Posted by: bemyduende | 02/04/2009

Smell 1: Artisans of Japan – 嗅覚 1:職人

I subscribe to quite a few RSS feeds (both educational and fun), and I would say that about half of them have something to do with the land of the rising sun.  What can I say… I seem to have been struck with what they refer to as “Japan-sickness”…and it’s not because I’m a fan of anime (Japanese animation) or manga (Japanese comics), because I’m not.

Truthfully, I’m not sure what originally drew me to Japan, and during times of homesickness while living in Japan, it sometimes felt like nothing.  But after meeting some wonderful Japanese friends and learning more about the culture, I realize now that the traditional Japanese aesthetic of wabi-sabi is what keeps me going back for more.  According to Leonard Koren, the aesthetic is sometimes described as one of beauty that is imperfect, impermanent, and incomplete.  I personally like the description by Richard Powell that says “[wabi-sabi] nurtures all that is authentic by acknowledging three simple realities: nothing lasts, nothing is finished, and nothing is perfect.”

So when I was recently updated -via RSS feed- of an article called Artisans of Old Japan I was interested. It began…

“Every language attracts a special kind of student. Spanish speakers are lazy and charming. Those who have mastered French are sometimes chic and always sybaritic. Hebrew attracts the committed; Turkish, the committed and complicated. Adventurers are drawn to Arabic, and Mandarin is for brainiacs who love a challenge—so much so that they often abandon the language altogether once they’ve got it down. And Japanese? Japanese speakers are serious, serious people. Of course, all languages demand tedious, diligent study, but there’s something about Japanese that calls out to those who are quiet, kind, and, often, spiritual.” (to continue…)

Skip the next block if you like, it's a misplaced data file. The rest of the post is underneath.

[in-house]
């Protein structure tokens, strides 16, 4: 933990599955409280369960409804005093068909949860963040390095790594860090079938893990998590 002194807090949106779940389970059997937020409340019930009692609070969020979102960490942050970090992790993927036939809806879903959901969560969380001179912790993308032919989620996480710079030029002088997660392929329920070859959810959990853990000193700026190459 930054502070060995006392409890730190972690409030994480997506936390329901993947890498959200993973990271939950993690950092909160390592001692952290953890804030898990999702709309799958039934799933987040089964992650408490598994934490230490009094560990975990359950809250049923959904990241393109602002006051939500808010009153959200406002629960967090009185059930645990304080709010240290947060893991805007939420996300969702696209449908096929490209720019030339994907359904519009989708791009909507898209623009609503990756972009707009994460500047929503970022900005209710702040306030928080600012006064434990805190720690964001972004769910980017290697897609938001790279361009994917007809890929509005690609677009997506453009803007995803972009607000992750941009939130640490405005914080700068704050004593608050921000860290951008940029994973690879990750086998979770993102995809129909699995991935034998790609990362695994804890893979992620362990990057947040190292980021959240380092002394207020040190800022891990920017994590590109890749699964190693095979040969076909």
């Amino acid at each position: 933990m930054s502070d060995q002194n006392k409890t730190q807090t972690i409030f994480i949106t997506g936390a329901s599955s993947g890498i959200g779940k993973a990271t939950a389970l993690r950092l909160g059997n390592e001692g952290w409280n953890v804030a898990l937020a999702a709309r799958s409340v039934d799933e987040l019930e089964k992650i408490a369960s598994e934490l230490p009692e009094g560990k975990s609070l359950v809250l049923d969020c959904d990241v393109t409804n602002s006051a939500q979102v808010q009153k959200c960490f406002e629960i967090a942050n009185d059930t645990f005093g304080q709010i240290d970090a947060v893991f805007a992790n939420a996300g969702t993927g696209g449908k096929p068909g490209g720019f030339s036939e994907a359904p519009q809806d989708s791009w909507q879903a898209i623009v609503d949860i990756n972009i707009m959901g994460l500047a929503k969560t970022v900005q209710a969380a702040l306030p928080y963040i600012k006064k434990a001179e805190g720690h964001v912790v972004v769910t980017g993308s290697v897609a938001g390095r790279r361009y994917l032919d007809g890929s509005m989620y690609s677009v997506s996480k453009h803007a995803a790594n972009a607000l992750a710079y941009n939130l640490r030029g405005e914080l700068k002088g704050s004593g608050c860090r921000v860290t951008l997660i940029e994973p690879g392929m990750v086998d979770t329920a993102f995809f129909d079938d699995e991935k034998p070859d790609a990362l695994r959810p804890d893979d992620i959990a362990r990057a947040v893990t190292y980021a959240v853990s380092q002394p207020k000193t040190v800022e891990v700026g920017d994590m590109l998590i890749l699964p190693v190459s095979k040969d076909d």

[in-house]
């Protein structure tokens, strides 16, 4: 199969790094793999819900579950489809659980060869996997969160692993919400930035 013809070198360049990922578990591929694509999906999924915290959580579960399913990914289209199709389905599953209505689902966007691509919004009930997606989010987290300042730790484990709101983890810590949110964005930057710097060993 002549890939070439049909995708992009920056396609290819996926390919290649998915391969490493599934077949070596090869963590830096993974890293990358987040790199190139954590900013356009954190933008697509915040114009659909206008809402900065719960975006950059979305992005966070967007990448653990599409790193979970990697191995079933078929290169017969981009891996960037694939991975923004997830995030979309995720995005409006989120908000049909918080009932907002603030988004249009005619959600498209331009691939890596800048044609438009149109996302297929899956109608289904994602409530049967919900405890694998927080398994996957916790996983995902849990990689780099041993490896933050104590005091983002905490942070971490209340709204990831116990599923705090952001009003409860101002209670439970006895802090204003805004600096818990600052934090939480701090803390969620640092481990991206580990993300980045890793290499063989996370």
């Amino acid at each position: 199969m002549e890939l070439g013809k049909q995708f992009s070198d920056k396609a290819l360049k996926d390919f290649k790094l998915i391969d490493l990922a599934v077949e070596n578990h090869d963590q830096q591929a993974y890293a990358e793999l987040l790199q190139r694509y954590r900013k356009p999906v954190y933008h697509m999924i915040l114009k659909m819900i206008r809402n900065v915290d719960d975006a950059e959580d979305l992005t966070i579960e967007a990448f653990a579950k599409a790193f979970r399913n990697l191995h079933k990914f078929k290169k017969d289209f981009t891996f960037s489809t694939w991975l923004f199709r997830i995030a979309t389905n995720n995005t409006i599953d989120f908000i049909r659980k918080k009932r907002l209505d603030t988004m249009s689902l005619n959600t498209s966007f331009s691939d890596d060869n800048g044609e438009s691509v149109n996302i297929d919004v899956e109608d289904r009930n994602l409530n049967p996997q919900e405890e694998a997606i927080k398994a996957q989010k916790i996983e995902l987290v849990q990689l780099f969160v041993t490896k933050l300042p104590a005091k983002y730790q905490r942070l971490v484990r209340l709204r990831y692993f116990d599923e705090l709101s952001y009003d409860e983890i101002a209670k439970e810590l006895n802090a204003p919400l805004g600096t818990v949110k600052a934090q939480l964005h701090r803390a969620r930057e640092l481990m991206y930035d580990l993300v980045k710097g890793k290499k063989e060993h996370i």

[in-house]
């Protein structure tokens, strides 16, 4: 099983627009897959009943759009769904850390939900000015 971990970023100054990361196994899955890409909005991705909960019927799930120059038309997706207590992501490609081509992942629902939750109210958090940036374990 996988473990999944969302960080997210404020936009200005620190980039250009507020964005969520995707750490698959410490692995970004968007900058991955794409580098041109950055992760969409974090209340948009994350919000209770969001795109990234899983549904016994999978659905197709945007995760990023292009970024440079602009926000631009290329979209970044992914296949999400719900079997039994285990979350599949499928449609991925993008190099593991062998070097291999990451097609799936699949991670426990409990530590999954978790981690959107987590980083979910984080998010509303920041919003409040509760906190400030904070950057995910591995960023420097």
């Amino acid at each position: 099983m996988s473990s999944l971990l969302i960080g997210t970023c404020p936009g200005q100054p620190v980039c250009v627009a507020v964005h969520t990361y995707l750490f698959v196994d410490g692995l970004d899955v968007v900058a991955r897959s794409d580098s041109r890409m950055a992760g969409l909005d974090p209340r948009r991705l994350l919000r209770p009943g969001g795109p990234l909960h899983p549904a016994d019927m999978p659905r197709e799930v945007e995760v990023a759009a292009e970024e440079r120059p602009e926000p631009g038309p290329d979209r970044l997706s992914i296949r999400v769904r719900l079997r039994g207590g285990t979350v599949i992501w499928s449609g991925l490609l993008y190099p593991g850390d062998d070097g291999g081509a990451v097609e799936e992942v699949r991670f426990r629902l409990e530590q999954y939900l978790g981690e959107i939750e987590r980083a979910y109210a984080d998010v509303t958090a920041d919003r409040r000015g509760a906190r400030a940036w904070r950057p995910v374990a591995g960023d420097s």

I could really relate to the last line so I continued reading.  The author goes on to introduce you to four shokunin (artisans).  These are artists who are continuing their family businesses in traditional arts that seem to be withering away, the kind of art that often exemplifies a wabi-sabi aesthetic.   The article is very well written, and I believe that it captures the essence of why I love Japan.  reserved. quiet. loyal. sincere.  In this day and age we don’t often read through entire articles but I urge you to read through them all (five sections- long, I know).  If anything, don’t miss the videos, here and here. While the videos are not much, it makes me wonder when the last time many of us have made something creative with our hands…

I also have the honor to know one of these shokunin.  Mokuzo Sugihara may not be following in the footsteps of his family business (not that I know of at least) and he’s far from a wise old man (he’s my age) but he is following his dream of creating art.  He has the courage to abandon the societal pressures of becoming a salaryman and instead continues to make Japan a more beautiful place.

Inakano zou (the elephant of countryside)

On a side note, the author gives a sort of chilly review to the Kyoto Handicraft Center. However, like he mentions, many of these traditional shokunin are far from city centers and hard to get to with no Japanese language skills.  So while it may be a tourist center, I got a wonderful antique woodcarving there and I do recommend it.  Just make sure you use your nose to sniff out the “real japan.”




  1. Ah Debon, I like your blog. You are thoughtful.

  2. I have to admit I’ve fallen into the japanese blog tradition of trying to reply personally to every comment! So I just wanted to say Arigatou!

  3. Haha, I say keep it up while you still can! But, if you start to get lots of blog action, have no stress over the comments. Just remember the “nothing is finished” part of wabi-sabi and you’re off the hook.

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